Deep, deep, earth music from Tsutomu Ōhashi and the Geinoh Yamashirogumi crew. A macrosymphony composed for the International Garden and Greenery Exposition in Osaka, Japan, 1990, Ecophony Gaia, was supposed to be the stunning, aural centerpiece for a light and water performance system echoing the sentiment of the venue: “Harmonious Coexistence of Nature and Mankind.”
Ecophony Gaia was in its truest essence the final part of a trilogy that began with 1986’s Ecophony Rinne, continued, in 1988, with their most-known work the soundtrack to Katsuhiro Otomo’s dystopian, cyber-punk film Akira (released as Symphonic Suite Akira), and this release mere months later. Looking back one can break up these releases into a holy musical trinity: Ecophony Rinne = spirit, Symphonic Suite Akira = body, and Ecophony Gaia = Gaia/earth. Perhaps that’s why, at least for me, this release still holds my highest fascination. It’s the release that looks to the highest source for inspiration.
You see, Geinoh Yamashirogumi was unlike any band out there. A collective, made up of mostly of people who come from the everyday world – teachers, lawyers, doctors – led by the visionary leadership of composer Dr. Tsutomu Ōhashi began in the mid ’70s as a way to introduce Japanese audiences to world music outside their shores. So, pervasive was western culture that they realized that other cultures were being ignored by the Japanese music community. Geinoh Yamashirogumi took it upon themselves to discover and reinterpret everything from Bulgarian chants, Balinese gamelan music, African Yoruba drumming, and more from untold “other” rarely known traditions. Disdaining much, of any, electronics, their early back-to-basics releases found fans in the Prog and world music world.
Eventually, things had to change. Tsutomu Ōhashi signalled a shift in Ecophony Rinne. Always intrigued by synthesizers and computer systems, Tsutomu never ventured very deep into the electronic world because of a certain lack of flexibility. The music of the non-Western world, had an ability to work in microtonal pitches. Hitting notes that weren’t as rigid as classical Western intonation allowed them the flexibility to combine gamelan with textural chant, for example. In the mid ’80s, finally, technology advanced enough to allow them to discover synthesizers that could afford them the ability to create microtunings that would allow them to blend the “new” with those who made time immemorial. It’s not something anyone taught them, but as non-classically trained musicians, they were able to learn by modifying those synthesizers and finding them place in their world.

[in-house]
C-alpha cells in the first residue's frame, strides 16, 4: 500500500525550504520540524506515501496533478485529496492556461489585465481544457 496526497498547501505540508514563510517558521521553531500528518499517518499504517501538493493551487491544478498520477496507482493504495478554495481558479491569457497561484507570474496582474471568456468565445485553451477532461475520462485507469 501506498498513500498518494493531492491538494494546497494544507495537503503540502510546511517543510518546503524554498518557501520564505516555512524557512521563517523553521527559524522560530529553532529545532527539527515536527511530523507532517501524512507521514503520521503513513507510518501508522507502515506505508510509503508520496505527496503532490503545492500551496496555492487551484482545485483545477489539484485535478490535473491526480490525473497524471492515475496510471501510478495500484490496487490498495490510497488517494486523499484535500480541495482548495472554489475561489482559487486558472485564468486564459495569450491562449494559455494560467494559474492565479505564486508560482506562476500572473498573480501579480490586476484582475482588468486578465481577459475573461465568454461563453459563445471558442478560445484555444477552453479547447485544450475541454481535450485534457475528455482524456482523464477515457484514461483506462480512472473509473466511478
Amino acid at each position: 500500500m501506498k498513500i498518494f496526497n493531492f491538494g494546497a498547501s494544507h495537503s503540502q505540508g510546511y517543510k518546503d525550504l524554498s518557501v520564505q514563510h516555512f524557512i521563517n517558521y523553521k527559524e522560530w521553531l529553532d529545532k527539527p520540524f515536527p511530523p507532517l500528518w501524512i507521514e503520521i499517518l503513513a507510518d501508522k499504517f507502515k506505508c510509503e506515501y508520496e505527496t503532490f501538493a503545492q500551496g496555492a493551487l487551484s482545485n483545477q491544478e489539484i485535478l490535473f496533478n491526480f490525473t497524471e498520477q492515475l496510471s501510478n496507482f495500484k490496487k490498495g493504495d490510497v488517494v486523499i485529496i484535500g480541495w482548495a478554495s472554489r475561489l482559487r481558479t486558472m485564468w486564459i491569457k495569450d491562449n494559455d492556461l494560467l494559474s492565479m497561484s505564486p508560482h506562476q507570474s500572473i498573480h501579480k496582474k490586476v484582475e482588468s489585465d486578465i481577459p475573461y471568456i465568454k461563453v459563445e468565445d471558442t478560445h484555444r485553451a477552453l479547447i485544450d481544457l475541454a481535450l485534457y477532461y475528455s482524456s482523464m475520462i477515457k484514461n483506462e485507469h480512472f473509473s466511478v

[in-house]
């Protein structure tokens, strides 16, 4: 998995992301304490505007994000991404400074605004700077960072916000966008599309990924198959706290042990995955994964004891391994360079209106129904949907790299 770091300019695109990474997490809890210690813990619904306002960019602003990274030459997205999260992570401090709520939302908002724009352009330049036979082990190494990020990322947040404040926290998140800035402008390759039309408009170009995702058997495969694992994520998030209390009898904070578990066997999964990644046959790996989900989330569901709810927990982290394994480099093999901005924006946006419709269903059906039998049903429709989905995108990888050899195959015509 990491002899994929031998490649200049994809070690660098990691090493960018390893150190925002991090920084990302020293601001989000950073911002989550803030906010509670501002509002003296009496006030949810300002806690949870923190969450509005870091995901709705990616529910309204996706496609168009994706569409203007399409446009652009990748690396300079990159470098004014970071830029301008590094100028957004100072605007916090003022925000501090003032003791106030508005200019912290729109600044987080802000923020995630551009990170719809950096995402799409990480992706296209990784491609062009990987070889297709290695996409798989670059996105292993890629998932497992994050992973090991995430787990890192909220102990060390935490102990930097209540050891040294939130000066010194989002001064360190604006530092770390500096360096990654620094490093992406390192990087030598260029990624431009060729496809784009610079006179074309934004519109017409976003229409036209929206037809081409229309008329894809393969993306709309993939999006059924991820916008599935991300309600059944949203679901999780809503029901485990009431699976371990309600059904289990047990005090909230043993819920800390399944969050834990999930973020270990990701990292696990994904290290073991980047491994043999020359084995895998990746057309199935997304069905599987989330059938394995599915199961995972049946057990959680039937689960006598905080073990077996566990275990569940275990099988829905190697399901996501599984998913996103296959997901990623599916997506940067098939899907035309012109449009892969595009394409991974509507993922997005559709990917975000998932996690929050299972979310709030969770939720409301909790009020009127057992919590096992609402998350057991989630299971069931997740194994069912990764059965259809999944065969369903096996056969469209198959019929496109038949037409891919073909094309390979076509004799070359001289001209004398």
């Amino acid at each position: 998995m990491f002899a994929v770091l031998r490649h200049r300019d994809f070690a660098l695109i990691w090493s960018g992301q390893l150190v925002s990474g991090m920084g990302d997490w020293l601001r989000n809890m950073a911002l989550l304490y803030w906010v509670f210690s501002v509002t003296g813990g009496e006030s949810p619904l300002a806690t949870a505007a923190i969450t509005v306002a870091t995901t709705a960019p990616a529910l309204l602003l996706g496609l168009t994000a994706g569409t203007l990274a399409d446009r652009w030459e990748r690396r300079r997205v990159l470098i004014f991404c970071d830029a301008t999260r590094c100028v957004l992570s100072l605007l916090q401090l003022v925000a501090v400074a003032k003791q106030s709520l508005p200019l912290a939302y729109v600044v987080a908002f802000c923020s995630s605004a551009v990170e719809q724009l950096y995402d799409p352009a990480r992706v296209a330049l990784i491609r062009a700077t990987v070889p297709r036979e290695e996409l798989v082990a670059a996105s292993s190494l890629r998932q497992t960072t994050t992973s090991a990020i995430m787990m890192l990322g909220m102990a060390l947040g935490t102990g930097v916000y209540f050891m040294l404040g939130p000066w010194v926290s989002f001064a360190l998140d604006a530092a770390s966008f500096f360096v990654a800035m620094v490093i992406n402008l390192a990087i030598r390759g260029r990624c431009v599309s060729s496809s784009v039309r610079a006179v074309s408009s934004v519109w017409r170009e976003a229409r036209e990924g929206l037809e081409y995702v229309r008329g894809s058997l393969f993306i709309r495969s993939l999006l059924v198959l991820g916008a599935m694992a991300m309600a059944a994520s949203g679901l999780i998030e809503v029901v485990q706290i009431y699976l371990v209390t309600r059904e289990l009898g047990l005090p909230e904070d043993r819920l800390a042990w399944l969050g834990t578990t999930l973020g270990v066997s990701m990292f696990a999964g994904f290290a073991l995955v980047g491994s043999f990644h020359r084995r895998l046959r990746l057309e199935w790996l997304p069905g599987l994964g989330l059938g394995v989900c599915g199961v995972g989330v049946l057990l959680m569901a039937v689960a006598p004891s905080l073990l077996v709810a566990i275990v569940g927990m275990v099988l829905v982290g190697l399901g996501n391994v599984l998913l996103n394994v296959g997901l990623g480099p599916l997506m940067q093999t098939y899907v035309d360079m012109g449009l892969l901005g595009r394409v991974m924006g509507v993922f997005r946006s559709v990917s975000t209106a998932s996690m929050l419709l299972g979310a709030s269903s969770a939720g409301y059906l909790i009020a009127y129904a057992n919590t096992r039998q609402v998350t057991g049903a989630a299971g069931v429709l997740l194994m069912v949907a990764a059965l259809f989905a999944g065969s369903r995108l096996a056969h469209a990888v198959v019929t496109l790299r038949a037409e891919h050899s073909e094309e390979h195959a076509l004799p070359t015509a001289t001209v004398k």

Flowing through recurring themes of Birth, Death, and Rebirth that would continue in the following two parts of the trilogy, Ecophony Rinne was as spiritual Geinoh Yamashirogumi would get. Like a newborn child discovering the world – the sound of “Primordial Germination” to begin with – so traversed the otherworldly music of Ecophony Rinne. No longer world music, Geinoh Yamashirogumi were approaching something magical, beyond any known musics.
Conceived and recorded before the film Akira came out, Symphonic Suite AKIRA was deeply human music from Geinoh Yamashirogumi. Using percussion as a powerful tool to pluck out the beauty and sense in this chaotic space we call humanity, Tsutomu Ōhashi originally composed this music as sonic modules that would allow Akira director Katsuhiro Otomo to arrange the film as he saw fit. For two hours, the entirety of the film’s run-length, Katsuhiro used the stunning mix of heavy, mutating percussion, floating synthesizer, Japanese chants, to treat us to a world where our dream world is one distinctly of our creation. Technology, death, and power, all mingling to mold where we create our own experimental environment. A landmark film, Akira uses Geinoh Yamashirogumi’s soundtrack to subversively dig at very human things we lose as technology becomes more rampant and our reliance on it grows even more pervasive – cyberpunk is something Akira is not.
This brings me to Ecophony Gaia, Geinoh Yamashirogumi most hopeful release. Rebirth, the hardest thing to capture in music, is something Ecophony Gaia expounds upon through sonics and feeling. You hear this in light echoes from Symphonic Suite AKIRA coursing through Ecophony Gaia, acting as symbols saying: “not everything from the past needs to be discarded, that certain things, when rethought of, hold a heavier power.” The Japanese Noh music you heard trapezing through Akira’s “Illusion” walks positively untethered in Ecophony Gaia’s “Euphony”, Indonesian gong chimes that hit darkly in Akira’s “Tetsuo” transform Ecophony Gaia’s “Catastrophe” into the light sublime, serene music that it is.
What’s left over are the songs that point to new directions. Those that derive their influence from things that aren’t easily quantifiable. The introduction of field recordings to a warmer palette of sound makes Ecophony Gaia Geinoh Yamashirogumi’s first roots album. Of course, these roots belong to worldlier kind of music. Rhythms that sound like water coursing downstream from brook to ocean, electronic layers that hum and cycle through, string instruments that hover like atmosphere, wind instruments that sound like air and breath, and the powerful sound of human voices presenting divinity through communal chant – those all constitute the ecosystem of Ecophony Gaia. Things that you’ve heard/felt before, renewed in a different lustre.
When you hear the album, notice how there are two sides to its whole: “Chaos” ending in “Euphony”, “Catastrophe” ending in “Gaia”. It would be a disservice to describe the way it sounds, it’s an album based on belief not premonition. All you’ll find in Ecophony Gaia are movements. Hopeful movements. Needed movement.